Happy Ever After

“She’s going to be happy for the rest of her life.” That prediction was made by Alain Maboussou, a 26-year-old refugee from the war-torn Republic of Congo. He was referring to his 3-month-old daughter. It’s the kind of prediction any parent would like to make for their child’s future. What led Alain to feel such confidence for his child?
Alain and seven of his co-workers at a meat-packing plant in Nebraska made headlines recently by sharing the winning ticket in a record Powerball lottery. After the winnings are divided equally and all taxes are paid, the eight will each receive a check for $15.5 million. Three of them have already quit their jobs.
Many who read Alain’s quote will nod their heads in agreement. “Yes, with that kind of money, she will be happy all of her life,” they might think. But is that true? Does a large pile of money, amassed over a lifetime or by a lucky draw, guarantee happiness?
The Bible warns us against such delusions. One hint at this truth is found in Proverbs 20:21: “An inheritance gained hastily at the beginning will not be blessed at the end” (NKJV). Other statements by the wise man point in the same direction. “Will you set your eyes on that which is not? For riches certainly make themselves wings; they fly away like an eagle toward heaven” (Proverbs 23:5). “For riches are not forever, nor does a crown endure to all generations” (Proverbs 27:24). Many such warnings against greed can be found in the Bible’s wisdom literature.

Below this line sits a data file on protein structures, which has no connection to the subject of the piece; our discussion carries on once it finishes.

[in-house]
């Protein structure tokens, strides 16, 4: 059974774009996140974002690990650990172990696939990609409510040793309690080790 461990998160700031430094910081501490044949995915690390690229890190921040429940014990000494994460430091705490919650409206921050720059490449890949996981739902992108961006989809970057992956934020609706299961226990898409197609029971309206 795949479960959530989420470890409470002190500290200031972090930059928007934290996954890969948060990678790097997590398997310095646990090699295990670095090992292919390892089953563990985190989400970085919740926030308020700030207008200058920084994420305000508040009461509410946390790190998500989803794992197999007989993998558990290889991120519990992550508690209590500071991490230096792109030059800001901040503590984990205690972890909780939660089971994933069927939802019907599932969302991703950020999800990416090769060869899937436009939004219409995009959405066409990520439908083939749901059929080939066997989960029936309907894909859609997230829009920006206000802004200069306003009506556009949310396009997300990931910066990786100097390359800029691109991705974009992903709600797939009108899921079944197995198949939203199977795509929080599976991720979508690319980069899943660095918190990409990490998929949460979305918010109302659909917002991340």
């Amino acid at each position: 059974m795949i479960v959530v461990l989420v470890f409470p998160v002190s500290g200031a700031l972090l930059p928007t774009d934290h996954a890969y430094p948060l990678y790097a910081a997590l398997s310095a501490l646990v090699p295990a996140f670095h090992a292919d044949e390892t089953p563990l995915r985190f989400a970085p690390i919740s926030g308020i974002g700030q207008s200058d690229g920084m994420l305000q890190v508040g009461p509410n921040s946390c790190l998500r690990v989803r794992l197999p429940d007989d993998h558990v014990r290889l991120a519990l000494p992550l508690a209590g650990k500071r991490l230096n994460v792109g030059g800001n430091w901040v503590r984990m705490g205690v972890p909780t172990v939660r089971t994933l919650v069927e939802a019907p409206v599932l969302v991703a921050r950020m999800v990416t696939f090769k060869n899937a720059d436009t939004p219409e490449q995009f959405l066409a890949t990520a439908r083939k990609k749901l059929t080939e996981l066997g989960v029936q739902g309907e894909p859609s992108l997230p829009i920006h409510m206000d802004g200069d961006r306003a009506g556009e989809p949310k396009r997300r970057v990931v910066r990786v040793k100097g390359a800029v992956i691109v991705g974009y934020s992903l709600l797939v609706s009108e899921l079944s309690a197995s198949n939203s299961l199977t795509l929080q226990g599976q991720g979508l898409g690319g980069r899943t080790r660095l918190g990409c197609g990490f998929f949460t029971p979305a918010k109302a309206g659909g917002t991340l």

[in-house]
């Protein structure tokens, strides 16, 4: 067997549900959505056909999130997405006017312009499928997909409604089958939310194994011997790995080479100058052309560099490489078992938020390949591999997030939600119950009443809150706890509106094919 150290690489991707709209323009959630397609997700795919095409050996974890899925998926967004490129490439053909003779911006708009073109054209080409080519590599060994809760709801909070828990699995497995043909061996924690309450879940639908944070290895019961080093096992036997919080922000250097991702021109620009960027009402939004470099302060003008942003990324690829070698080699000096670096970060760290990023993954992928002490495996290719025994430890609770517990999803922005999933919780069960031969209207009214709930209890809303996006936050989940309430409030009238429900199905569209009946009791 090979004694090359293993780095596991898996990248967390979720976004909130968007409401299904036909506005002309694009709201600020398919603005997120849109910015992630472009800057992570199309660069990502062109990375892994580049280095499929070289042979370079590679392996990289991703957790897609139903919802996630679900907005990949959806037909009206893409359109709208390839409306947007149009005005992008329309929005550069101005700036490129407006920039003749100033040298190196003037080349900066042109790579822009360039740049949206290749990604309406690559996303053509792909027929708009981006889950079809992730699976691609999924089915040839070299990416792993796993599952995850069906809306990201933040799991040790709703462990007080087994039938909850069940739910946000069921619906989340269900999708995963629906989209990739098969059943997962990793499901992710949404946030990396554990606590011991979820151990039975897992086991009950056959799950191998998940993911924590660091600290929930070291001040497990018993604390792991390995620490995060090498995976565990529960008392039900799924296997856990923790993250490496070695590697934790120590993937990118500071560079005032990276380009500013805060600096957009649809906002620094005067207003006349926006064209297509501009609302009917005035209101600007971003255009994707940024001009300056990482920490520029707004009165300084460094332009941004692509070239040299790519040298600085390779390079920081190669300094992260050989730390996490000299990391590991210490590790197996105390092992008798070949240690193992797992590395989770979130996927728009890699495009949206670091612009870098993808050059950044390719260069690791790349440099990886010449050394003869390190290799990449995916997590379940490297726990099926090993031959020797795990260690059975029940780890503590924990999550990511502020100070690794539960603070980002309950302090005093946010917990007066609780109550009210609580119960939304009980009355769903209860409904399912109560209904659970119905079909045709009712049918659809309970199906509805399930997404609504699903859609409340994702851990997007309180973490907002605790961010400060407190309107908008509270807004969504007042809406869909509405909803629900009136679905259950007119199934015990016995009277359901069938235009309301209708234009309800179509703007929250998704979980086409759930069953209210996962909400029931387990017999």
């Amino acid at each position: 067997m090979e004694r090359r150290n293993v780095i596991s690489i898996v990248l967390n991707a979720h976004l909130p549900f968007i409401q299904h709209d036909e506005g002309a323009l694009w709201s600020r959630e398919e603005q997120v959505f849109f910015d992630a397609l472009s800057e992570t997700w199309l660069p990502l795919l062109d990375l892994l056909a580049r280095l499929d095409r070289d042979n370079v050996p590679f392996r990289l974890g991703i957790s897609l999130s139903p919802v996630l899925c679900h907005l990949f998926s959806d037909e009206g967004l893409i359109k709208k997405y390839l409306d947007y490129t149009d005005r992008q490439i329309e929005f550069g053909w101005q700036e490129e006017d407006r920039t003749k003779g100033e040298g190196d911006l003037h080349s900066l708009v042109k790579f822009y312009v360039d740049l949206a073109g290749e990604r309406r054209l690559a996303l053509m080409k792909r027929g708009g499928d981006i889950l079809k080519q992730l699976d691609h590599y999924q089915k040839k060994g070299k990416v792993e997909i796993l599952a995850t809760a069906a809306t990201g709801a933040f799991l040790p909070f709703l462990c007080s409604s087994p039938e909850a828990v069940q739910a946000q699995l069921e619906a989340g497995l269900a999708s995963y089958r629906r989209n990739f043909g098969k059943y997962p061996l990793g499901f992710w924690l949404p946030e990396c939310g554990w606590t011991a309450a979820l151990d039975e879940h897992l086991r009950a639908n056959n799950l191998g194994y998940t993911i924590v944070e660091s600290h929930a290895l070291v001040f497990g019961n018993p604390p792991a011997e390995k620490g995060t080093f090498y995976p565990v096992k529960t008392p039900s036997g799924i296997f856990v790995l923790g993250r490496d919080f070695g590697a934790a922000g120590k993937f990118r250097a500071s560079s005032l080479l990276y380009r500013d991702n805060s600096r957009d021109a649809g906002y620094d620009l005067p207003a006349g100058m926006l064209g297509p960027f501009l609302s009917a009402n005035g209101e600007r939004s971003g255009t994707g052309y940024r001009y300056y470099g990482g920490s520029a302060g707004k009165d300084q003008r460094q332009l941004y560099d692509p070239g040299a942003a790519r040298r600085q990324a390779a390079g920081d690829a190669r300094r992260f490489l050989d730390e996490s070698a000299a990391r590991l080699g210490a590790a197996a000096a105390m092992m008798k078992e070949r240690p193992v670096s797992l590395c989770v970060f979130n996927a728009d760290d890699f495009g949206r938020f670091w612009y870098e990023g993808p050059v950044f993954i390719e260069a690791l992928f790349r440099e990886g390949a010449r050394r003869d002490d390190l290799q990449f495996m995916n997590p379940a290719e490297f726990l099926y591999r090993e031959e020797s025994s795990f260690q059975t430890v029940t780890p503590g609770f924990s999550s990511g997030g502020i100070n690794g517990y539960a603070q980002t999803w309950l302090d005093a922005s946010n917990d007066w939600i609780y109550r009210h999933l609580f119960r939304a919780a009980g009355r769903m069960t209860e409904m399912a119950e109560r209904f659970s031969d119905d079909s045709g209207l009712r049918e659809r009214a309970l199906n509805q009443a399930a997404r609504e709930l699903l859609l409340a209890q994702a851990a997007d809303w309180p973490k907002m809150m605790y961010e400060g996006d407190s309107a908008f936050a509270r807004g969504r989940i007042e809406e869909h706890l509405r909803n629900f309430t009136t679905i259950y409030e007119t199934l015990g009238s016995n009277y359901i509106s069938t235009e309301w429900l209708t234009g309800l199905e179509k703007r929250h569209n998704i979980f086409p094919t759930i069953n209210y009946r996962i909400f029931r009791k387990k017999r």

Jesus affirmed the idea that money can’t buy happiness. In one of his most famous parables, Jesus told about a young man who came into sudden wealth. Without wisdom, however, he quickly spent all that his father gave him and was grateful to accept a shameful job (Luke 15:11-16). Had he used his money wisely he would never have known hunger. Instead, he envied the pigs because they had food to eat!
So is there no way for Alain Maboussou to provide for his daughter’s happiness? Yes, there is. Paul pointed to it in 1 Timothy 6:6: “Now godliness with contentment is great gain.” In seven words, the formula for our children’s well-being is summed up. If we teach them to be godly and to also be content, we make it more likely that they will always be happy.
How many parents follow the Bible’s counsel? How many Christian parents follow it? Or do our children see us placing more emphasis on SAT scores than on Bible knowledge? If they’re late for Bible class, will they be lectured as sternly as if they are late for soccer practice? Our children see through our words and know what we deem most important.
Do we want to guarantee that our children will be happy for the rest of their lives? Then let us heed the Bible’s advice to “bring them up in the training and admonition of the Lord” (Ephesians 6:4).

Share your thoughts: